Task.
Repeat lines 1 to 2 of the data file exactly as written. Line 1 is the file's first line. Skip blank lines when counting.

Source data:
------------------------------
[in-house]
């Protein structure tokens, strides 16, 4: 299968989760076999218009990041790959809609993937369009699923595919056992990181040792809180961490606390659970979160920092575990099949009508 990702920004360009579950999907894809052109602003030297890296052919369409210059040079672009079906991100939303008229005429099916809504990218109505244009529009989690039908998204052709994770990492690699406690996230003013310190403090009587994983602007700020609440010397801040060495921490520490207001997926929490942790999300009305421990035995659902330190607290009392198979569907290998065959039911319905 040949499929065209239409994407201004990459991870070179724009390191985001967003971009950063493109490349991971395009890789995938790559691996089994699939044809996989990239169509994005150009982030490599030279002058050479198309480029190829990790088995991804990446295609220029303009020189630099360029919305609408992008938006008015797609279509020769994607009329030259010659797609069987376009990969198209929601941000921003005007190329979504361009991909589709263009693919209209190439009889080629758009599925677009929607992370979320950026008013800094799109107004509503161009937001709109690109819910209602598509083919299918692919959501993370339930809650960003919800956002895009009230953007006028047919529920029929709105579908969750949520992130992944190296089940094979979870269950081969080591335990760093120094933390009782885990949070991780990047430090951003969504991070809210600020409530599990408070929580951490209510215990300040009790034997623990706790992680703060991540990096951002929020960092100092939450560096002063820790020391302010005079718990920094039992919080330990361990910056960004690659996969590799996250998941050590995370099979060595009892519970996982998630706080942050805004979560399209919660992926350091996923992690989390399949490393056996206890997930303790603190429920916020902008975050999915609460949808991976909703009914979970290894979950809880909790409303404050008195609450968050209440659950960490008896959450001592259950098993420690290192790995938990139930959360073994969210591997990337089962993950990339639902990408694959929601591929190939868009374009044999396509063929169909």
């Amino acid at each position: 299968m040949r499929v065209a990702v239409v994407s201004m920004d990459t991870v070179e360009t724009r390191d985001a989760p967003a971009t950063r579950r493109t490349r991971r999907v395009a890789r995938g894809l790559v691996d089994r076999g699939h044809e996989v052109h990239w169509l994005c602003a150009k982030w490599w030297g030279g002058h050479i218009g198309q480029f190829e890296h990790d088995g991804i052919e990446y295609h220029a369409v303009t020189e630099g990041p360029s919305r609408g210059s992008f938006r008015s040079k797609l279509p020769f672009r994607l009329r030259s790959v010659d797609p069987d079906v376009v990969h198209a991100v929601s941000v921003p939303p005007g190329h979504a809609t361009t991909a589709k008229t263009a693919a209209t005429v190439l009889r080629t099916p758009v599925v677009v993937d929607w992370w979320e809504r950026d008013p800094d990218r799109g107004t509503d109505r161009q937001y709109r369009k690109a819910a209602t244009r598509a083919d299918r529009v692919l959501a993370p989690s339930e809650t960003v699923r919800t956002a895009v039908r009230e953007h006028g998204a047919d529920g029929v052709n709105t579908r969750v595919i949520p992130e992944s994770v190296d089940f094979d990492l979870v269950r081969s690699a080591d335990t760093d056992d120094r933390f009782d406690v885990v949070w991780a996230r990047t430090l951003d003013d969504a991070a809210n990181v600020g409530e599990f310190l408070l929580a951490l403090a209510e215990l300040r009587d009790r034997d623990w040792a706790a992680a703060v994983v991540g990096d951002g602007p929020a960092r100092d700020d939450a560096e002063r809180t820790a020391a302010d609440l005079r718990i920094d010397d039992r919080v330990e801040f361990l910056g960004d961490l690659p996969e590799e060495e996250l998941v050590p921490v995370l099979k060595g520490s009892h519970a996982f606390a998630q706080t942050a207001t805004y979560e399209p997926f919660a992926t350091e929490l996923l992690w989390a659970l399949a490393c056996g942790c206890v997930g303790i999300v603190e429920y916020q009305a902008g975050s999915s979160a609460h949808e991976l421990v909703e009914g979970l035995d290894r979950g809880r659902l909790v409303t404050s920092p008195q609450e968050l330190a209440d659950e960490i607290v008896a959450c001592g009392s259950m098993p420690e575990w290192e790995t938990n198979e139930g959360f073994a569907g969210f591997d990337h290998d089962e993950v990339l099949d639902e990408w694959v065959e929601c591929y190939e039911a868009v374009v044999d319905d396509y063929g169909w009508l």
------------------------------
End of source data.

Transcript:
[in-house]
């Protein structure tokens, strides 16, 4: 299968989760076999218009990041790959809609993937369009699923595919056992990181040792809180961490606390659970979160920092575990099949009508 990702920004360009579950999907894809052109602003030297890296052919369409210059040079672009079906991100939303008229005429099916809504990218109505244009529009989690039908998204052709994770990492690699406690996230003013310190403090009587994983602007700020609440010397801040060495921490520490207001997926929490942790999300009305421990035995659902330190607290009392198979569907290998065959039911319905 040949499929065209239409994407201004990459991870070179724009390191985001967003971009950063493109490349991971395009890789995938790559691996089994699939044809996989990239169509994005150009982030490599030279002058050479198309480029190829990790088995991804990446295609220029303009020189630099360029919305609408992008938006008015797609279509020769994607009329030259010659797609069987376009990969198209929601941000921003005007190329979504361009991909589709263009693919209209190439009889080629758009599925677009929607992370979320950026008013800094799109107004509503161009937001709109690109819910209602598509083919299918692919959501993370339930809650960003919800956002895009009230953007006028047919529920029929709105579908969750949520992130992944190296089940094979979870269950081969080591335990760093120094933390009782885990949070991780990047430090951003969504991070809210600020409530599990408070929580951490209510215990300040009790034997623990706790992680703060991540990096951002929020960092100092939450560096002063820790020391302010005079718990920094039992919080330990361990910056960004690659996969590799996250998941050590995370099979060595009892519970996982998630706080942050805004979560399209919660992926350091996923992690989390399949490393056996206890997930303790603190429920916020902008975050999915609460949808991976909703009914979970290894979950809880909790409303404050008195609450968050209440659950960490008896959450001592259950098993420690290192790995938990139930959360073994969210591997990337089962993950990339639902990408694959929601591929190939868009374009044999396509063929169909």